A Teacher's Guide to Health, Wellness, and Being Your Best for Your Students
My son finished his last school year with his beloved teacher on maternity leave. Now, in the second month of the new school year, his current teacher is also out on maternity leave. Something struck me deeply in both instances. Each of these fabulous, dedicated teachers did everything she could to stay in the classroom with her students until the doctor said, “Nope—you really have to go home now.” I adore each of these wonderful ladies and their care for my child---but I have to say, the doctor was completely right. Their wellbeing was most important. It was clearly time to go home.
The thing is, a teacher by her (or his!) very nature is there for the kids above all else. That’s lovely—and sometimes a recipe for disaster. This month is Breast Cancer Awareness Month, which is, of course, an excellent time for all women and men to be reminded of their breast health and the importance of self-checks, mammography, and mindfulness of her own physical well-being. But this, of course, relates to so much more in addition to breast cancer awareness. At the foundation is the reminder to us all to care for our own health and wellness, first and foremost. Being our own best selves in body and mind is the most important thing we can do for our students.
With that in mind, we’d like to offer every teacher—female and male—practical, doable, worthwhile tips for taking the best care of yourself you possibly can. You—and your students—deserve it!
1. Enjoy the Great Outdoors
We make our classrooms lovely, dynamic, joyful places of learning—but nothing can compete with the value of spending time in the beautiful outdoors. Whenever possible, you and your students should enjoy some time in the fresh air and natural light. Science shows us how healthful this is. So often we want to get a few things done while the students are at recess, but similar to the adage “Mama should nap when the baby naps,” Teacher should enjoy a little sunshine and fresh air when the kids do (at least sometimes!).
2. Eat Healthfully
Go, go, go—that’s what we do! But let’s not make the need to get things done circumvent the need, every day, for healthful food. Fruits, vegetables, and healthy proteins give the energy we need to go the distance, stay on top of things, and fight off the countless germs we come into contact with every day! Apple for the teacher, anyone?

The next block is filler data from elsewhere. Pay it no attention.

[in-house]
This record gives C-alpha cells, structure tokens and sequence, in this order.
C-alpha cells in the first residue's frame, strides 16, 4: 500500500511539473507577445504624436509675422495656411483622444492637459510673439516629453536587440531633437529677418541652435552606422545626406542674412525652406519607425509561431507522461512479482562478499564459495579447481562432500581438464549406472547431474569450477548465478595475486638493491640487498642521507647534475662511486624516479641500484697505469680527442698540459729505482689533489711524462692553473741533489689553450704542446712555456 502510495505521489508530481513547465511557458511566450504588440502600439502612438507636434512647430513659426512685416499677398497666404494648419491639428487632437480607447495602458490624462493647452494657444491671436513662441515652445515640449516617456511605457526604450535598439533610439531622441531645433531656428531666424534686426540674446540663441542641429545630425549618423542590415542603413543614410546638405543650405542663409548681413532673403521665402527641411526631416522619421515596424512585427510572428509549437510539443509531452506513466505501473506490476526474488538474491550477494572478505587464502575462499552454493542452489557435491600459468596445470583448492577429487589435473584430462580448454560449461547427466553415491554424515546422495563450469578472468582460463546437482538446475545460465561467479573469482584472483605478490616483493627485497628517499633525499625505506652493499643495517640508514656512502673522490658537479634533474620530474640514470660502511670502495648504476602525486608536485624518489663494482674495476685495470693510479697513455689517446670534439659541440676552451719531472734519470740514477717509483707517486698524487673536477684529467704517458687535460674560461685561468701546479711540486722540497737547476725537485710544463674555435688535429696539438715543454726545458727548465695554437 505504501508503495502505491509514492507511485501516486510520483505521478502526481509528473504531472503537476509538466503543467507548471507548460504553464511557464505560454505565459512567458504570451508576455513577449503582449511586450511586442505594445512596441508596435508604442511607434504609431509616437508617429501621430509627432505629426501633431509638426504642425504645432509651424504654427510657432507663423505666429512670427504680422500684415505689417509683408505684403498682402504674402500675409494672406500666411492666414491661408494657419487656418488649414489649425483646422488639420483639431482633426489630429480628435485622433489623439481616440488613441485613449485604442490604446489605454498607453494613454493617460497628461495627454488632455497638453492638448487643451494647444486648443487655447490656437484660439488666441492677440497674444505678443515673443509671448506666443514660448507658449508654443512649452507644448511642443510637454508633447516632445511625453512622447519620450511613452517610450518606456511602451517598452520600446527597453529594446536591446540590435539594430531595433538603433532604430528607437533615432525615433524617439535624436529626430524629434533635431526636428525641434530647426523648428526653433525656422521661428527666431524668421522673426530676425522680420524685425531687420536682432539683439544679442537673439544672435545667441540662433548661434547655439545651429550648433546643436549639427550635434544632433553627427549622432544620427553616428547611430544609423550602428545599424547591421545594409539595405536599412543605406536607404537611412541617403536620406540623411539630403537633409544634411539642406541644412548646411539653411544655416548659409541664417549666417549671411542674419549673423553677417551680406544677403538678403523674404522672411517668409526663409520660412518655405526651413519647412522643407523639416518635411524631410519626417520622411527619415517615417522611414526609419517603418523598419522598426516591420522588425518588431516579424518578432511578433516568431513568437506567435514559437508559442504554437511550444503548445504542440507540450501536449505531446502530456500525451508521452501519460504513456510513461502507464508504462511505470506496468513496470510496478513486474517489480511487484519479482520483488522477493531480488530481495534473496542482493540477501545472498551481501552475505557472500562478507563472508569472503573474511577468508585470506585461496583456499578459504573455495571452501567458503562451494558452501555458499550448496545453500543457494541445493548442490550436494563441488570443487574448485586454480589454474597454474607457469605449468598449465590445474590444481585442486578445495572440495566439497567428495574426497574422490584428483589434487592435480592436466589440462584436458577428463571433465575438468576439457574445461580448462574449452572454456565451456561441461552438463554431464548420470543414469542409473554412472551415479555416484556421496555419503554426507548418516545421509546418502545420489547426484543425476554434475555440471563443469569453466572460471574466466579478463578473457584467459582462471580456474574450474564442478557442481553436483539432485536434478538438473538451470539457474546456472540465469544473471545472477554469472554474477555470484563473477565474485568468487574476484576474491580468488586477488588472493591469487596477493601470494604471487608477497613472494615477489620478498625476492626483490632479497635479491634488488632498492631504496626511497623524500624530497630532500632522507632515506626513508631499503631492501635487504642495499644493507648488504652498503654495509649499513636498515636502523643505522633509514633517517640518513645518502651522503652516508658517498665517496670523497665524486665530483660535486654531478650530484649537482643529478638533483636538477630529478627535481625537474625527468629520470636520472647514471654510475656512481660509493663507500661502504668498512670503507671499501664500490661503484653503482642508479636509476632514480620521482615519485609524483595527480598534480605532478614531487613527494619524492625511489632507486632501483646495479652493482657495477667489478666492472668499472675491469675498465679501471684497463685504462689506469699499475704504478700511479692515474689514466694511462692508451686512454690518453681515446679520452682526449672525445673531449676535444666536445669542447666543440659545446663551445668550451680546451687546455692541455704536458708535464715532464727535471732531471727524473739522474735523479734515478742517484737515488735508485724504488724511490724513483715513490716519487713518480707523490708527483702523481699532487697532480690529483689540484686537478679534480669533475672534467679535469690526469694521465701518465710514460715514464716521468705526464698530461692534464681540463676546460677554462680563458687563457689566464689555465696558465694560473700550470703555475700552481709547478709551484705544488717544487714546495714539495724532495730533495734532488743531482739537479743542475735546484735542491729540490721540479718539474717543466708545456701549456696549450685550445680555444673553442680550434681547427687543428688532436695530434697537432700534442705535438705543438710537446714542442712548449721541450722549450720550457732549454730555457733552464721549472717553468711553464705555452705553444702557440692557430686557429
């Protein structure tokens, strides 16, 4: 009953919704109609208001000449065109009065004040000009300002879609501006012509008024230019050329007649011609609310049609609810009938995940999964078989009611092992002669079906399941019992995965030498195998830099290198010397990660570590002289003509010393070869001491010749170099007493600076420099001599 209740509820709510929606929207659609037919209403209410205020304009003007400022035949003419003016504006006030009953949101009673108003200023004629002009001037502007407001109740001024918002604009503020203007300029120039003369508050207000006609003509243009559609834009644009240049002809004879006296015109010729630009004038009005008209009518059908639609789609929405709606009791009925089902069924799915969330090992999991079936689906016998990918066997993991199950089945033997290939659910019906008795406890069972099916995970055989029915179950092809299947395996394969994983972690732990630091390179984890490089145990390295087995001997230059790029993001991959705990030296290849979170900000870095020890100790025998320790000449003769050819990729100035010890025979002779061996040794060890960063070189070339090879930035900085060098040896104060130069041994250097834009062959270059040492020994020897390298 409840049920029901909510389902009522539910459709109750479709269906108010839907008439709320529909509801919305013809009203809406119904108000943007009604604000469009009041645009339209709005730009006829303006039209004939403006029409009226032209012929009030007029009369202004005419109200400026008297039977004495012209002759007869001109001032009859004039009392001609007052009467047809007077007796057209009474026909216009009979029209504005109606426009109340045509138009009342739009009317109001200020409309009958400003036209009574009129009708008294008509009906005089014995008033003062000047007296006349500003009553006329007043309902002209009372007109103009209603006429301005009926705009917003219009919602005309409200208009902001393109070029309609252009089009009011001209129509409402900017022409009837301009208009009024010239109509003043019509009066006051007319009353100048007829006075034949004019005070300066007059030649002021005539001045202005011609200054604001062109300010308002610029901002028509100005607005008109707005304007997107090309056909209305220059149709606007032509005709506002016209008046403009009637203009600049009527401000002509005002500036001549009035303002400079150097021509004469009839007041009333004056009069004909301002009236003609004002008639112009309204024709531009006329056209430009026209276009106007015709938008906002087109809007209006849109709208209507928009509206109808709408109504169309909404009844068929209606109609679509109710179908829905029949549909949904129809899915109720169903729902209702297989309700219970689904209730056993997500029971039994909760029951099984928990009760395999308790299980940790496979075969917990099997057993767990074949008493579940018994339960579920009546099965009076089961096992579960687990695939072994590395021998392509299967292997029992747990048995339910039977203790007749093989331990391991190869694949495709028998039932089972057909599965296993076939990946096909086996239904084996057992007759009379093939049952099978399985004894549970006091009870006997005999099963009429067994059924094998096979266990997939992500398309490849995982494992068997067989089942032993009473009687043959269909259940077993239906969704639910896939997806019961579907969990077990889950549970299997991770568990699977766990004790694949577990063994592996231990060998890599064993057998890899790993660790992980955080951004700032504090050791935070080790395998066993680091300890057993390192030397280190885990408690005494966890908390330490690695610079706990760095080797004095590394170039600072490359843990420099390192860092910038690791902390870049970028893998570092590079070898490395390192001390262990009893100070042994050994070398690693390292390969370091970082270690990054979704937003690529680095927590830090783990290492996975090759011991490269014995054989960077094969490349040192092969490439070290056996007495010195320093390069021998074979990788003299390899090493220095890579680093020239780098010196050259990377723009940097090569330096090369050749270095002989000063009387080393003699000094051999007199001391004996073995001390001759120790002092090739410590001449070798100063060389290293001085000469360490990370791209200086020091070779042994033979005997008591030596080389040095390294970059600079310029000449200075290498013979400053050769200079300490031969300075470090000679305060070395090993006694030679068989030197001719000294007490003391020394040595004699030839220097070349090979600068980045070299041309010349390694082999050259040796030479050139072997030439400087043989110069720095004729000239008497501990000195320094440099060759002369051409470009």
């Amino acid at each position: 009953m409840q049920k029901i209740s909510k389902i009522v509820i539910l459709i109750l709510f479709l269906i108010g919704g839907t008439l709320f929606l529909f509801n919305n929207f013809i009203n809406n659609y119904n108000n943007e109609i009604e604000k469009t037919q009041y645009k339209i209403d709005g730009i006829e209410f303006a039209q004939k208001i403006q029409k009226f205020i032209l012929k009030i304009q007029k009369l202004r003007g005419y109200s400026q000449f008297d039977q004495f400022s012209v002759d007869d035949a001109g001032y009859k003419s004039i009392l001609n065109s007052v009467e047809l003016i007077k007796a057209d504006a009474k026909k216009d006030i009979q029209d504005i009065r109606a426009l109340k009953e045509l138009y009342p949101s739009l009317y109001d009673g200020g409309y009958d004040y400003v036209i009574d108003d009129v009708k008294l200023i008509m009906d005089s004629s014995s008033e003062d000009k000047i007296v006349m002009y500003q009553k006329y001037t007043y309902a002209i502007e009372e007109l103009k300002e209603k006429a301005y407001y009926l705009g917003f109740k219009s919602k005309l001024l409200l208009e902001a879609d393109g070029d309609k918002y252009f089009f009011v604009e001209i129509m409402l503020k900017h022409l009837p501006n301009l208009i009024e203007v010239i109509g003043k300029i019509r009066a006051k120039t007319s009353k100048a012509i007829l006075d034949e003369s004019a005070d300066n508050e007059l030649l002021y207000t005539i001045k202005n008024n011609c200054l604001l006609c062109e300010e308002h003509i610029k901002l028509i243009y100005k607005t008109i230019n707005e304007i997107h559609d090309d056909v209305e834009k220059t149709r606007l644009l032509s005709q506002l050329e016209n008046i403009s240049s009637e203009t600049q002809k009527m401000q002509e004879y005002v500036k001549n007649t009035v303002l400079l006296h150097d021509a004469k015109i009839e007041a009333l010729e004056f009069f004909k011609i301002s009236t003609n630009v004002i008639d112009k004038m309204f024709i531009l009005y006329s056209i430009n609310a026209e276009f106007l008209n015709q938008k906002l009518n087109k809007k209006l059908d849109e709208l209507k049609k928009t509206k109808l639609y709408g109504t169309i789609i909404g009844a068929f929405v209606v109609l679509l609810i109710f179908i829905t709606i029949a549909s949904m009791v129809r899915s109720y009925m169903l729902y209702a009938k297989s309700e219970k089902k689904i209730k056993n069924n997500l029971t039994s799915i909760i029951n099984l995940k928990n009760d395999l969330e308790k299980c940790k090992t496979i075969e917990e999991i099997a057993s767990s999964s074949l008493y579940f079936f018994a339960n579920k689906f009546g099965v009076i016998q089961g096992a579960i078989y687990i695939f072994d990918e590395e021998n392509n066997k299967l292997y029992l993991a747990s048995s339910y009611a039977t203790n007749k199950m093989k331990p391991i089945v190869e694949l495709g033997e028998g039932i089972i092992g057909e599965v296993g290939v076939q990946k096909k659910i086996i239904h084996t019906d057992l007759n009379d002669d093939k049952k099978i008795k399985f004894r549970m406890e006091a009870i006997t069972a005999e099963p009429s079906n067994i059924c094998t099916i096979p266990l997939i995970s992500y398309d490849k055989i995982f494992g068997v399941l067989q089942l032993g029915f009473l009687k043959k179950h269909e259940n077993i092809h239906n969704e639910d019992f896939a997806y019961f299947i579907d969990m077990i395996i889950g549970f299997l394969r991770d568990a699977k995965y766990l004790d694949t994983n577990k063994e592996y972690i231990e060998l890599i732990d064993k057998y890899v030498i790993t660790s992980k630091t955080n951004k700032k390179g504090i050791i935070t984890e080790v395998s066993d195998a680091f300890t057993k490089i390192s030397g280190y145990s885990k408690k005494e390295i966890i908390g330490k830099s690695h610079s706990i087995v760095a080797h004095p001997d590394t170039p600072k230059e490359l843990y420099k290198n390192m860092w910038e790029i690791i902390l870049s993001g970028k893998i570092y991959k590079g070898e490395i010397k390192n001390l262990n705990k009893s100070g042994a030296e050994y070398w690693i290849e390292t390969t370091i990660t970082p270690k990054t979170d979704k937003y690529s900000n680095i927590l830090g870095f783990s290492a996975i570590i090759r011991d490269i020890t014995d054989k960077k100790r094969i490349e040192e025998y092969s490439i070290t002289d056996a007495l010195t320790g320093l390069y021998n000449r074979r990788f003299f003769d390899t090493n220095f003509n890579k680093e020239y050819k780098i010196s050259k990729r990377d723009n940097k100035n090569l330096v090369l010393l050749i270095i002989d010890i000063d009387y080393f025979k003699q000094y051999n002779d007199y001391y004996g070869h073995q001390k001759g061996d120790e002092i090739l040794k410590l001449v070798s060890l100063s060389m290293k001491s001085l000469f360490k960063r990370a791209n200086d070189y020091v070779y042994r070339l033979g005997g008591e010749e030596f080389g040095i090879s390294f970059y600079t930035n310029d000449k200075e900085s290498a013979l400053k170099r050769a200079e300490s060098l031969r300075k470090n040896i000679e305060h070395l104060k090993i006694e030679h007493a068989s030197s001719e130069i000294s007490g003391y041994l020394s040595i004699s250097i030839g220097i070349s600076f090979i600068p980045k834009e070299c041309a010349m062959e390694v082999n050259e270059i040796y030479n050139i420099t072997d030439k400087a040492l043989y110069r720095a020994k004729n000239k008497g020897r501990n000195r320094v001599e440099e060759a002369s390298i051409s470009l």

3. Take Breaks
Akin to enjoying the great outdoors, we as teachers must remember that we—just like our students—need breaks. It’s so easy to think, “If only I make these copies now,” or “I really need to write that parent email,” or “I can grade a few papers now,” but the truth is that taking a few minutes detached from the work goes a long way in helping the work go more smoothly and easily. Skipping breaks is robbing Peter to pay Paul. The debt has to be paid somewhere—and Health is often the one paying the bill.
4. Laugh—and Laugh Often
Health practitioners of all kinds tell us that laughter is the best medicine, and we have countless examples of the truth of this adage. A positive attitude and a joyful heart—one that is quick to see the humor and lightness in a situation—is also one that will deal with life’s inevitable challenges with relative ease. So often, perspective alone makes all the difference in the stress that comes with a challenge. And as a teacher, you are guaranteed a handful of pretty hilarious situations and comments each and every day. That’s one of the perks of working with kids—and the glorious creatures who are your fellow teachers.
5. Go Easy on Yourself
This is the toughie, isn’t it? The kids are counting on us—parents are counting on us—administrators are counting on us—it can seem so overwhelming. We sometimes think we have to do it all, know it all, and manage it all. Guess what? “I don’t know” can be a perfectly acceptable answer to a student’s question—especially when followed by, “What do you think we can do to find out?” The kids need to see you learn as well, to see how it’s done. And administrators and parents are going to be just fine even if you aren’t a constant model of perfection! Although you are a teacher—and let’s face it, that seems to mean you’ve got a bit of superpower in you—you are in truth a mere mortal just like all of us. You are human, and we humans cannot operate at 100% all the time. You are splendid just as you are—truly good enough—and your students are as lucky to have you as you are to have them. Give yourself a break—and a pat on the back. And while you’re at it, have a laugh, breathe in some fresh air, and eat a healthy snack. You deserve to be well taken care of. By far, that is the best thing you can do for your students.